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Kelly Bos

Every one wants to feel understood, even celebrities. The rich and famous get little sympathy from the average Joe and Jane. Your first world problems will understandably get little empathy from those in the third. But, for the sake of just being human, could there be space for everyone to lament and say life is hard sometimes?

On March 27th, Gwyneth Paltrow announced “conscious uncoupling” from her husband, Chris Martin. This press release about a difficult family issue had her terminology questioned and her presentation mocked and viewed as smug. The internet became flooded with a lot of schadenfreude and a myriad of jokes. Kat Inokai, on the other hand, supports the term and, frankly, likes appreciates the distance from traditional terminology when splits are anything but.

A week before this announcement, there was a previous round of irritation and mockery when Gwyneth Paltrow her an interview on E! News. Her comments incensed many working moms when she said, “I think it’s different when you have an office job, because it’s routine and, you know, you can do all the stuff in the morning and then you come home in the evening.” Adding, “When you’re shooting a movie, they’re like, ‘We need you to go to Wisconsin for two weeks,’ and then you work 14 hours a day, and that part of it is very difficult. I think to have a regular job and be a mom is not as, of course there are challenges, but it’s not like being on set.”

In Mackenzie Dawson's tongue-in-cheek open letter, she challenged Gwyneth, stating that she is so glad she doesn't have to make millions shooting one movie a year with staff to help with the care of her children, like Gwyneth does. Poor little rich girl was the flavour of the piece—an understandable perspective, considering Gwyneth's means and affluence.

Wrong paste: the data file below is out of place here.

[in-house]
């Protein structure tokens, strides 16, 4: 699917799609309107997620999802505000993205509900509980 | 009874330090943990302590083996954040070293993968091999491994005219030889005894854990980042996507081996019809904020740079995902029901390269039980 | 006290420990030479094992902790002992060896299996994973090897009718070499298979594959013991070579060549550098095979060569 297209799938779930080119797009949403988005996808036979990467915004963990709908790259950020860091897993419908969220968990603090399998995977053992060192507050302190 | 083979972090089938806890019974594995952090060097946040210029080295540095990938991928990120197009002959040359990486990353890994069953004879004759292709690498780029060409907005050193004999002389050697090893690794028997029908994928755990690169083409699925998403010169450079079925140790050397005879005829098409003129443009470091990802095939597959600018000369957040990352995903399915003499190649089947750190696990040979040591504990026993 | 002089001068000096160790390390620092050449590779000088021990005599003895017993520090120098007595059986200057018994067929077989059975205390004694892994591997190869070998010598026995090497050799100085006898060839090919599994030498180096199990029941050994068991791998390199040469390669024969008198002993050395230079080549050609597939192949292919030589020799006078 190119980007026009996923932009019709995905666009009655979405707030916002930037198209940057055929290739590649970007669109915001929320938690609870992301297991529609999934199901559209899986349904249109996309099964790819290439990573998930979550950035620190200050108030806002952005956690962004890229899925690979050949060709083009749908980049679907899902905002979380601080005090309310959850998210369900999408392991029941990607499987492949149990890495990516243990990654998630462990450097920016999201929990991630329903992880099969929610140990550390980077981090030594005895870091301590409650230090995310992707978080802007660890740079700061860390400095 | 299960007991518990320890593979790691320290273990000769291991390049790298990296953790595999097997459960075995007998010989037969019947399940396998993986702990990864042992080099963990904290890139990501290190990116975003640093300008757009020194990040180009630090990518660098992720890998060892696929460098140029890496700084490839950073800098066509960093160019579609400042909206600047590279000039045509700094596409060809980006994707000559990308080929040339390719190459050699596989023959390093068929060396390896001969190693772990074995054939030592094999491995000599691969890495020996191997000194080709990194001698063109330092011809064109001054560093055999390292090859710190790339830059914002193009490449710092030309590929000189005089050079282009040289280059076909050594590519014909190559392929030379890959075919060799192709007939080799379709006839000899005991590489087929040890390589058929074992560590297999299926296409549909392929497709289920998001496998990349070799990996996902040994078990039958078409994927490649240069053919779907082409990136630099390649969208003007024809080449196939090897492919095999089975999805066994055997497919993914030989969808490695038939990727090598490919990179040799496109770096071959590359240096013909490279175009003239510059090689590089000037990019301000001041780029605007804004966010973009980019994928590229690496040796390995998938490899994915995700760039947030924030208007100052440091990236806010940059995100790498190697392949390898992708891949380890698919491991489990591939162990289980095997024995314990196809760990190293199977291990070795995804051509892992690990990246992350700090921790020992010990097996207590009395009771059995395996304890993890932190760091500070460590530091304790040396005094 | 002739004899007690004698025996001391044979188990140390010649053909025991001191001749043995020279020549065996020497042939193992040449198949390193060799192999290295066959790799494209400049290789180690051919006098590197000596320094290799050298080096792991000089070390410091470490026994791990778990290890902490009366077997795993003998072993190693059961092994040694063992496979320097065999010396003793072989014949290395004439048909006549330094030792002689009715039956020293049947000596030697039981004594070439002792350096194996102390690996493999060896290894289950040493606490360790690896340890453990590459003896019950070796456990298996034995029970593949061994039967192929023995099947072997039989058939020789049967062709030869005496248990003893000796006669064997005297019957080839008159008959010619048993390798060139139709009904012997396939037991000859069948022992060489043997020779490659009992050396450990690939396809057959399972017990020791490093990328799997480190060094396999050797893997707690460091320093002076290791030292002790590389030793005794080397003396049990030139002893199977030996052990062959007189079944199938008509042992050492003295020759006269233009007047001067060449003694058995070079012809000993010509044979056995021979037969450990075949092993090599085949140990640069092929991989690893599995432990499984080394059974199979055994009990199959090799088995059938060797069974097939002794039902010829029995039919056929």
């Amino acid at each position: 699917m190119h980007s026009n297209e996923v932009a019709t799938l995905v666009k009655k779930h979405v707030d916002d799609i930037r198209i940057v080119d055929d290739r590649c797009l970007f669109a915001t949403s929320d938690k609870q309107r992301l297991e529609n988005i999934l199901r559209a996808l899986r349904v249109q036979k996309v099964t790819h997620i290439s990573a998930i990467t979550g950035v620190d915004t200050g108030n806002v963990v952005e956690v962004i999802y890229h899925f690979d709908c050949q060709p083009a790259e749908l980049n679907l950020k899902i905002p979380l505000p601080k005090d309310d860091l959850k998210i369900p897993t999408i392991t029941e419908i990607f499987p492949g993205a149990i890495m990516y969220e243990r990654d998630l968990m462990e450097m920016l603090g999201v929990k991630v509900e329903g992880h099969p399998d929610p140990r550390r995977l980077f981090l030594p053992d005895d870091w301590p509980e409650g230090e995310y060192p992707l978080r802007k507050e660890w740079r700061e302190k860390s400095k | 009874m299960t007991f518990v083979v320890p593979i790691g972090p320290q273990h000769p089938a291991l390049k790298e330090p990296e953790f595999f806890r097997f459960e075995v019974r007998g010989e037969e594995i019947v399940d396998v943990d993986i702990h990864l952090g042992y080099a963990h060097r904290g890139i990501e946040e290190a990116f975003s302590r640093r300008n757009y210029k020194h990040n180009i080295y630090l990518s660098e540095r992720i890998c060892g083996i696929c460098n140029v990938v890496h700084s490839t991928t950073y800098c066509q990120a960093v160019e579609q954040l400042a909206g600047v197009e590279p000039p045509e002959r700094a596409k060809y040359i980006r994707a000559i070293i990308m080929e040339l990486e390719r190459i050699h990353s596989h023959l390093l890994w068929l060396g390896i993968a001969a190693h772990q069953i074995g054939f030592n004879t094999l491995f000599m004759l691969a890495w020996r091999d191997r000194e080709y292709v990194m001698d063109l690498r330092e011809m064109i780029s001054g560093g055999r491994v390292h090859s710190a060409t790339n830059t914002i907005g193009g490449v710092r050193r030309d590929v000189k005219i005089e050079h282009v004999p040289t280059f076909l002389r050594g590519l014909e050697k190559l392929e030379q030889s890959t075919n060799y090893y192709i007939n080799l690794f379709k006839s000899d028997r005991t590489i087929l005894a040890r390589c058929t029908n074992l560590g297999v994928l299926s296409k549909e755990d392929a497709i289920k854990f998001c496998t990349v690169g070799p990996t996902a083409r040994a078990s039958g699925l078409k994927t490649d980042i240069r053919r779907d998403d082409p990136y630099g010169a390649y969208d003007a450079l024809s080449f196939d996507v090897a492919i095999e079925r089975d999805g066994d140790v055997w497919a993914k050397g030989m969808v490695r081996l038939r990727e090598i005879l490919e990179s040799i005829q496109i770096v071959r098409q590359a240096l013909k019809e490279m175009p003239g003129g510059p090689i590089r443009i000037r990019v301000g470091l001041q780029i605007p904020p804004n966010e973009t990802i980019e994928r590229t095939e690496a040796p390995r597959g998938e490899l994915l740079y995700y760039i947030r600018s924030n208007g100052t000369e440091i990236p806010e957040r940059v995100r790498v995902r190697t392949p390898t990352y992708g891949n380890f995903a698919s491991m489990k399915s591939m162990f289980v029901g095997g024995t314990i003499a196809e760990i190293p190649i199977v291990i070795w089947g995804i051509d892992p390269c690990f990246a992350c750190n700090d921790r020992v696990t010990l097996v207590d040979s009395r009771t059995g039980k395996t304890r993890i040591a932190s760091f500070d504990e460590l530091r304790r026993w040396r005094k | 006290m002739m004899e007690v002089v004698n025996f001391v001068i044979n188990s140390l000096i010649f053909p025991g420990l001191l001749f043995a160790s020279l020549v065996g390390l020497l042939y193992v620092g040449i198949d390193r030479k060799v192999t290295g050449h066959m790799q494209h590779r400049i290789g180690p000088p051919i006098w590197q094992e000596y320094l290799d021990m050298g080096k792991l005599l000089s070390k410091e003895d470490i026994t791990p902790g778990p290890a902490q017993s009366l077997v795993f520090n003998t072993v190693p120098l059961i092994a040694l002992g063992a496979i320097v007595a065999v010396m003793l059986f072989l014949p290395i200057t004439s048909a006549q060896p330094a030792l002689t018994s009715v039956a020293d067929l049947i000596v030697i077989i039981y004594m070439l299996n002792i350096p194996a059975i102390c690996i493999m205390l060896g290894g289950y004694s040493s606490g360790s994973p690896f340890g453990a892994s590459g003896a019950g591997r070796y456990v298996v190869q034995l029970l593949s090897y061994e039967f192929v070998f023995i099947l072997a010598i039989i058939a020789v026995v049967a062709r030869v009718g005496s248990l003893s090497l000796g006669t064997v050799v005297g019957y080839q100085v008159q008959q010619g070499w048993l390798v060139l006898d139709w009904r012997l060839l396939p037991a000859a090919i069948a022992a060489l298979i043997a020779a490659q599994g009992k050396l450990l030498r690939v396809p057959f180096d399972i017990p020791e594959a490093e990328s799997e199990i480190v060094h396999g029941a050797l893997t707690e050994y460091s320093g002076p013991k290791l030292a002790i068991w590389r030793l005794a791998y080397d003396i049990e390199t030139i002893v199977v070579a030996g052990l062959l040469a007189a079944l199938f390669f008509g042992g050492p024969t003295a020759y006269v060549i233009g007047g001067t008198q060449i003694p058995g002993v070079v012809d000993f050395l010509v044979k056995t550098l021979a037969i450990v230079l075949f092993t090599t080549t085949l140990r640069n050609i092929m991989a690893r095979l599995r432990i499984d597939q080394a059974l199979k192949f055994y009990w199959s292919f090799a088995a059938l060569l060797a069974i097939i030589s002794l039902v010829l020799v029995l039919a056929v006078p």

Why does Gwyneth's perspective, even if it is one from a privileged and famous existence, bother us? Her perspective is her own. Can she be afforded that without us getting bothered? Perhaps her comment was the usual "the grass is always greener," where she wished for a “regular life,” with predictability and routine. Yes, she has alienated some with her comments where she refers to herself as a “normal mother with the same struggles as any other mother who’s trying to do everything . . . nothing perfect about my life, but I just try hard.” It might be a little less about trying, as financially her life is worlds away from a regular life in the US. In 2012, it was recorded that the normal average everyday working woman in the United States makes $37,791. Gwyneth Paltrow reportedly makes millions per movie and that doesn't include the money she makes from brand endorsements. The “normal mother” doesn't have a staff at the ready, luxurious vacations, and money to spare. But, whether she puts it out there or not, she has intense global scrutiny on everything from her weight, her children's names, and her eating choices. And that's not even mentioning being hassled by the paparazzi. We wouldn't wish for any of this.

The truth is this—parenting is hardrelationships are a lot of workbalancing a career while parenting is challenging, and separations are painful no matter what you call them. There are many commonalities that we as parents can get together on no matter what our socio-economic status. We have interrupted schedules, face disobedience, fear for our kids, our hearts break for them, and the list goes on.

We all have times when others appear to have it better than us. Friends or acquaintances have made out of touch comments, no doubt we have also. And we can learn from this, being careful how we speak about the ease in which others live, confident in our place in life, and our abilities to face challenges. And, perhaps most importantly, show empathy on the things that connect us and make us human.

- See more at: http://www.yummymummyclub.ca/blogs/kelly-flannigan-bos-the-relationship-rescuer/20140331/the-gwyneth-wars#sthash.EoaYbgqz.dpuf